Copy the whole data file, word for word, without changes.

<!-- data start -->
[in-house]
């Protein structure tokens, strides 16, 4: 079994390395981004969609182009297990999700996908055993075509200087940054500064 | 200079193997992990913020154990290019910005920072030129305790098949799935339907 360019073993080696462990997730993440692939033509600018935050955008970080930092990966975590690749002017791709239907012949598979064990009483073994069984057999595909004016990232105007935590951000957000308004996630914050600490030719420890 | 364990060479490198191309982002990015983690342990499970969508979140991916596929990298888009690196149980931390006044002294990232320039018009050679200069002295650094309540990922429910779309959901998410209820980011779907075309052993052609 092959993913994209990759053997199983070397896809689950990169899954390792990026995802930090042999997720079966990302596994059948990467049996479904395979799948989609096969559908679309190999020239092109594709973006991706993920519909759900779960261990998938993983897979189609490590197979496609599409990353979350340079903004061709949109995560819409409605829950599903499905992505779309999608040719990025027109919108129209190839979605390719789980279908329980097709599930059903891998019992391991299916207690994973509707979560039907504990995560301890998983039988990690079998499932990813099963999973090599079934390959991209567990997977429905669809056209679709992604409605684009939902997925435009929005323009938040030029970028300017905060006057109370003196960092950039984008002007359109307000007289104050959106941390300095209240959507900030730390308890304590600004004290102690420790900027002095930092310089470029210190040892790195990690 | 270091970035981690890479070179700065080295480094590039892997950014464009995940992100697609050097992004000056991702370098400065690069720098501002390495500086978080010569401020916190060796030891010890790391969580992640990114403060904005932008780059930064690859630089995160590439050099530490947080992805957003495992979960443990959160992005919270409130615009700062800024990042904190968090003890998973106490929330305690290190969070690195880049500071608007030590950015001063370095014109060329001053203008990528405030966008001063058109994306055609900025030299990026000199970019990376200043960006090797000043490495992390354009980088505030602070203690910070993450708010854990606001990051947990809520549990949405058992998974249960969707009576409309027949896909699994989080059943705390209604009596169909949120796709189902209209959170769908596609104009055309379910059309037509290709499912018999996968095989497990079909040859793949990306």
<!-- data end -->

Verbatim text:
[in-house]
């Protein structure tokens, strides 16, 4: 079994390395981004969609182009297990999700996908055993075509200087940054500064 | 200079193997992990913020154990290019910005920072030129305790098949799935339907 360019073993080696462990997730993440692939033509600018935050955008970080930092990966975590690749002017791709239907012949598979064990009483073994069984057999595909004016990232105007935590951000957000308004996630914050600490030719420890 | 364990060479490198191309982002990015983690342990499970969508979140991916596929990298888009690196149980931390006044002294990232320039018009050679200069002295650094309540990922429910779309959901998410209820980011779907075309052993052609 092959993913994209990759053997199983070397896809689950990169899954390792990026995802930090042999997720079966990302596994059948990467049996479904395979799948989609096969559908679309190999020239092109594709973006991706993920519909759900779960261990998938993983897979189609490590197979496609599409990353979350340079903004061709949109995560819409409605829950599903499905992505779309999608040719990025027109919108129209190839979605390719789980279908329980097709599930059903891998019992391991299916207690994973509707979560039907504990995560301890998983039988990690079998499932990813099963999973090599079934390959991209567990997977429905669809056209679709992604409605684009939902997925435009929005323009938040030029970028300017905060006057109370003196960092950039984008002007359109307000007289104050959106941390300095209240959507900030730390308890304590600004004290102690420790900027002095930092310089470029210190040892790195990690 | 270091970035981690890479070179700065080295480094590039892997950014464009995940992100697609050097992004000056991702370098400065690069720098501002390495500086978080010569401020916190060796030891010890790391969580992640990114403060904005932008780059930064690859630089995160590439050099530490947080992805957003495992979960443990959160992005919270409130615009700062800024990042904190968090003890998973106490929330305690290190969070690195880049500071608007030590950015001063370095014109060329001053203008990528405030966008001063058109994306055609900025030299990026000199970019990376200043960006090797000043490495992390354009980088505030602070203690910070993450708010854990606001990051947990809520549990949405058992998974249960969707009576409309027949896909699994989080059943705390209604009596169909949120796709189902209209959170769908596609104009055309379910059309037509290709499912018999996968095989497990079909040859793949990306």